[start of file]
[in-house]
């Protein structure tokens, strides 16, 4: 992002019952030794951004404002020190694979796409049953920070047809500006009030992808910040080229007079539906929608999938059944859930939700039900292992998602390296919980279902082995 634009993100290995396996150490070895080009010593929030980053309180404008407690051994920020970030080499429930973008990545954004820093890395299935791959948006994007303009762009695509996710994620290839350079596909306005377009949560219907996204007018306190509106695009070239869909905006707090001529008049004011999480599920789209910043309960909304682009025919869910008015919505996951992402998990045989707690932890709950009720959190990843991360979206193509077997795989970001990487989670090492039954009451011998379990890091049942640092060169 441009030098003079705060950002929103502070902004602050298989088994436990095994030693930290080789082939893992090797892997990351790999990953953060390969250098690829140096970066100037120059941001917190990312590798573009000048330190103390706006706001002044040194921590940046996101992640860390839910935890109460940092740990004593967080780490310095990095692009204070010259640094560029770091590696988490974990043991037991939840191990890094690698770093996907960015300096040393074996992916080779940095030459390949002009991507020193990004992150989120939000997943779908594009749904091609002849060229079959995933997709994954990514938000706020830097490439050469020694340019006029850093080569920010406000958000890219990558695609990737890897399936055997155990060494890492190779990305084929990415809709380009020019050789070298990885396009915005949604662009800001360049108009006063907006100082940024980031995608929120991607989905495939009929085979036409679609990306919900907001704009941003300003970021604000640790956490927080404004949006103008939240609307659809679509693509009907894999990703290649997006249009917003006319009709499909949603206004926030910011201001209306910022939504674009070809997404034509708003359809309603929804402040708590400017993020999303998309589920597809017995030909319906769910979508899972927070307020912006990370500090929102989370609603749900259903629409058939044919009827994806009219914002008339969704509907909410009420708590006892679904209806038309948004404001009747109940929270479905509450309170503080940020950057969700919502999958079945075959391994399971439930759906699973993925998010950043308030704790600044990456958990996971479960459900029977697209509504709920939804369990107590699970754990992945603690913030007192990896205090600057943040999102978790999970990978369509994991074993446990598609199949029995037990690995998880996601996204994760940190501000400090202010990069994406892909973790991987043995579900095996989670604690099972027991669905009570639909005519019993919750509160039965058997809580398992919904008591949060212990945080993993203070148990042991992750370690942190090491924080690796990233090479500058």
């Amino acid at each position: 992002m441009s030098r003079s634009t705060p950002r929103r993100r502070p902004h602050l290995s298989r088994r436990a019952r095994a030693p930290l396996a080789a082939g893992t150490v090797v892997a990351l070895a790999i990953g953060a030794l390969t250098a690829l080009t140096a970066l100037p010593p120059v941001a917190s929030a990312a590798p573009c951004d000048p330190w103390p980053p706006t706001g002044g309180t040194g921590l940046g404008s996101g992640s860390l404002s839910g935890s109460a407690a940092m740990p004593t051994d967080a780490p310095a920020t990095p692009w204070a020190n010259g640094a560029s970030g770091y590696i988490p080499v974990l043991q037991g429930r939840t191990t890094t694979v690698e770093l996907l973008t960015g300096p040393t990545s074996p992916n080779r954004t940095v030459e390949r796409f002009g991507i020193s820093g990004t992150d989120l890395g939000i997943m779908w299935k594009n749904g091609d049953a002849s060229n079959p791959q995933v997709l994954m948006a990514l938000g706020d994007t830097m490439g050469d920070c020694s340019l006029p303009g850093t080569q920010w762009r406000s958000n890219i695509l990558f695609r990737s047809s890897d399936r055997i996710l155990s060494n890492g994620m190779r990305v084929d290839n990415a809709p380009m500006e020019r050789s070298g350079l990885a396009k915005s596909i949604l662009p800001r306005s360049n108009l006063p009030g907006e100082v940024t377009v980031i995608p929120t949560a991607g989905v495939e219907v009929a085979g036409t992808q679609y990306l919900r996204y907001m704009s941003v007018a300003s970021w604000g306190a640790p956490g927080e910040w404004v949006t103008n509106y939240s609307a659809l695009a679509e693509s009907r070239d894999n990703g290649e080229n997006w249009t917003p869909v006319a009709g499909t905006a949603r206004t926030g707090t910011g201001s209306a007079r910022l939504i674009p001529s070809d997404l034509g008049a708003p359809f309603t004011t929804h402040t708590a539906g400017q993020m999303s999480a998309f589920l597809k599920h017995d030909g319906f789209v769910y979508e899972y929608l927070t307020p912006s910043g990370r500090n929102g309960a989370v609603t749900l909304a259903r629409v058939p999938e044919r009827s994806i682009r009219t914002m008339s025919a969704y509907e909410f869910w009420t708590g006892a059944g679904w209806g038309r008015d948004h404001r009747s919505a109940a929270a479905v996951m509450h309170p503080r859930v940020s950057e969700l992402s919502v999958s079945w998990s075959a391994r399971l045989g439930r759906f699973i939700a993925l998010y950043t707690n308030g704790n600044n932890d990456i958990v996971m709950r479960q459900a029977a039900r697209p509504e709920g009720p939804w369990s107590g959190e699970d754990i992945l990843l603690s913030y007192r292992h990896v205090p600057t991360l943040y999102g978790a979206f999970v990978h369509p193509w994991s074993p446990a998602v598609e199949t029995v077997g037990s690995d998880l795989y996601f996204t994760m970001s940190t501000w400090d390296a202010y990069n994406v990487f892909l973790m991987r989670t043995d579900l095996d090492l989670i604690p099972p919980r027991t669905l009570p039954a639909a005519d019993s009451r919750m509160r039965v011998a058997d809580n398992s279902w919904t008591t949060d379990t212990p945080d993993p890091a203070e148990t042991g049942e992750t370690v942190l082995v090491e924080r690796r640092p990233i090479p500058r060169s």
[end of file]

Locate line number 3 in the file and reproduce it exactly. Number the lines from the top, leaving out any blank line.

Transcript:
């Amino acid at each position: 992002m441009s030098r003079s634009t705060p950002r929103r993100r502070p902004h602050l290995s298989r088994r436990a019952r095994a030693p930290l396996a080789a082939g893992t150490v090797v892997a990351l070895a790999i990953g953060a030794l390969t250098a690829l080009t140096a970066l100037p010593p120059v941001a917190s929030a990312a590798p573009c951004d000048p330190w103390p980053p706006t706001g002044g309180t040194g921590l940046g404008s996101g992640s860390l404002s839910g935890s109460a407690a940092m740990p004593t051994d967080a780490p310095a920020t990095p692009w204070a020190n010259g640094a560029s970030g770091y590696i988490p080499v974990l043991q037991g429930r939840t191990t890094t694979v690698e770093l996907l973008t960015g300096p040393t990545s074996p992916n080779r954004t940095v030459e390949r796409f002009g991507i020193s820093g990004t992150d989120l890395g939000i997943m779908w299935k594009n749904g091609d049953a002849s060229n079959p791959q995933v997709l994954m948006a990514l938000g706020d994007t830097m490439g050469d920070c020694s340019l006029p303009g850093t080569q920010w762009r406000s958000n890219i695509l990558f695609r990737s047809s890897d399936r055997i996710l155990s060494n890492g994620m190779r990305v084929d290839n990415a809709p380009m500006e020019r050789s070298g350079l990885a396009k915005s596909i949604l662009p800001r306005s360049n108009l006063p009030g907006e100082v940024t377009v980031i995608p929120t949560a991607g989905v495939e219907v009929a085979g036409t992808q679609y990306l919900r996204y907001m704009s941003v007018a300003s970021w604000g306190a640790p956490g927080e910040w404004v949006t103008n509106y939240s609307a659809l695009a679509e693509s009907r070239d894999n990703g290649e080229n997006w249009t917003p869909v006319a009709g499909t905006a949603r206004t926030g707090t910011g201001s209306a007079r910022l939504i674009p001529s070809d997404l034509g008049a708003p359809f309603t004011t929804h402040t708590a539906g400017q993020m999303s999480a998309f589920l597809k599920h017995d030909g319906f789209v769910y979508e899972y929608l927070t307020p912006s910043g990370r500090n929102g309960a989370v609603t749900l909304a259903r629409v058939p999938e044919r009827s994806i682009r009219t914002m008339s025919a969704y509907e909410f869910w009420t708590g006892a059944g679904w209806g038309r008015d948004h404001r009747s919505a109940a929270a479905v996951m509450h309170p503080r859930v940020s950057e969700l992402s919502v999958s079945w998990s075959a391994r399971l045989g439930r759906f699973i939700a993925l998010y950043t707690n308030g704790n600044n932890d990456i958990v996971m709950r479960q459900a029977a039900r697209p509504e709920g009720p939804w369990s107590g959190e699970d754990i992945l990843l603690s913030y007192r292992h990896v205090p600057t991360l943040y999102g978790a979206f999970v990978h369509p193509w994991s074993p446990a998602v598609e199949t029995v077997g037990s690995d998880l795989y996601f996204t994760m970001s940190t501000w400090d390296a202010y990069n994406v990487f892909l973790m991987r989670t043995d579900l095996d090492l989670i604690p099972p919980r027991t669905l009570p039954a639909a005519d019993s009451r919750m509160r039965v011998a058997d809580n398992s279902w919904t008591t949060d379990t212990p945080d993993p890091a203070e148990t042991g049942e992750t370690v942190l082995v090491e924080r690796r640092p990233i090479p500058r060169s």